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What You Need To Know About Infant Identity Theft
If you have young children, the world of credit scores and student loans can feel like a long way off. Most parents don’t even realize that infant identity theft is possible... until their five-month-old starts receiving calls from a collection agency.
The rate of infant identity theft is now 51 times higher than that of adult identity theft, and it's never too early to safeguard against the possibility that someone could steal your child's personal information for profit.
Stealing personal information to make a quick buck is nothing new. Criminals have been pawing through trash cans for decades, hoping to glean enough information from your discarded records to open a credit card or obtain a personal loan. Identity theft is very common. 15.4 million Americans became victims of identity theft in 2016, according to the 2017 Identity Fraud Study released by Javelin Strategy & Research. However, it is also pretty easy to catch adult identity theft before it causes a lasting impact on your finances or credit score. But catching a crook who is using the identity of your child? That can be trickier to spot.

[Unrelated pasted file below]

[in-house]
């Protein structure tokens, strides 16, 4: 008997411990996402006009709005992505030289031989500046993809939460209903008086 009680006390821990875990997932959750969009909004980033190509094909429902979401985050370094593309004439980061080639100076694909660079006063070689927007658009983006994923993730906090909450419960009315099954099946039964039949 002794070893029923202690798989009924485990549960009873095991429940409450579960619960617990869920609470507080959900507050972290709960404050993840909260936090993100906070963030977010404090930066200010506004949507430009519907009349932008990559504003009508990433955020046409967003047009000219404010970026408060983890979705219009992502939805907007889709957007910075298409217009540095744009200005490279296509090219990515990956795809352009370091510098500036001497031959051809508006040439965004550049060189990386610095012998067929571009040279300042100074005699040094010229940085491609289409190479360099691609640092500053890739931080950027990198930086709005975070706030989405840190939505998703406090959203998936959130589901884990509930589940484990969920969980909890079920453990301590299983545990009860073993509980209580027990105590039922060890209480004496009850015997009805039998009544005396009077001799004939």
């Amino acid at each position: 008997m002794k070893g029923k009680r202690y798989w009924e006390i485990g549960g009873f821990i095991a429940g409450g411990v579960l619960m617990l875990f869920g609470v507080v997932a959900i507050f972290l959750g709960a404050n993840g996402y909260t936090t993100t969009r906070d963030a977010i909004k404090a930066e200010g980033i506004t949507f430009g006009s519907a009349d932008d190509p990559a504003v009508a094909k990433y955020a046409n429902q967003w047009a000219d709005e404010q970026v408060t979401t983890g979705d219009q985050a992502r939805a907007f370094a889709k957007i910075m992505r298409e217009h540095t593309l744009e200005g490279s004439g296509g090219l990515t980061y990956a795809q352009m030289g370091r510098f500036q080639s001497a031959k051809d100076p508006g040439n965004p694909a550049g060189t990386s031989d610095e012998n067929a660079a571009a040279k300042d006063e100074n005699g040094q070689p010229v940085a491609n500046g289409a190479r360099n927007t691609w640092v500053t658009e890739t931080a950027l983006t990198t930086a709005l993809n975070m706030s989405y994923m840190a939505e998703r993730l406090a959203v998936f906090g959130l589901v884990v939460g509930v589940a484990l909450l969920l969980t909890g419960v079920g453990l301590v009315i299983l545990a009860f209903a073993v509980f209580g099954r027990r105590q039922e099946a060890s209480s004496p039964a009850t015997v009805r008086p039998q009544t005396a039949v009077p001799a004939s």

The identities of babies and children are especially lucrative to criminals for several reasons. Criminals can potentially use the Social Security number of a baby for years without being detected. Kids also have a blank credit history, so a thief could potentially pair an unused Social Security number with any name and birthday. Those without the proper paperwork can purchase a child’s identity on the dark web, and use it to illegally work for years without being caught. “I have prosecuted a number of those cases at this stage and can tell you — I’ve got kids that are brick masons. I’ve got kids that are waitresses. I’ve got kids that are carpenters,” Utah Assistant Attorney General Richard Hamp recently told The Huffington Post.
The dark web, a secretive sub-level of the internet only accessible through a specialized browser, has increased the value of a child’s identity. In previous years, a crook would have to steal and use an identity themselves before they turned a profit. Now they just have to auction it off to the highest bidder. And there’s a lot of money involved. An adult’s Social Security number could sell for as little as a few dollars on a black marketplace. A child’s Social Security number may sell for up to $500 at auction.
So how can you protect your child’s identity?
Know the Signs of Identity Theft
The following infographic, courtesy of TruthFinder, offers practical tips for recognizing the signs of infant identity theft along with providing actionable steps you can take to prevent it: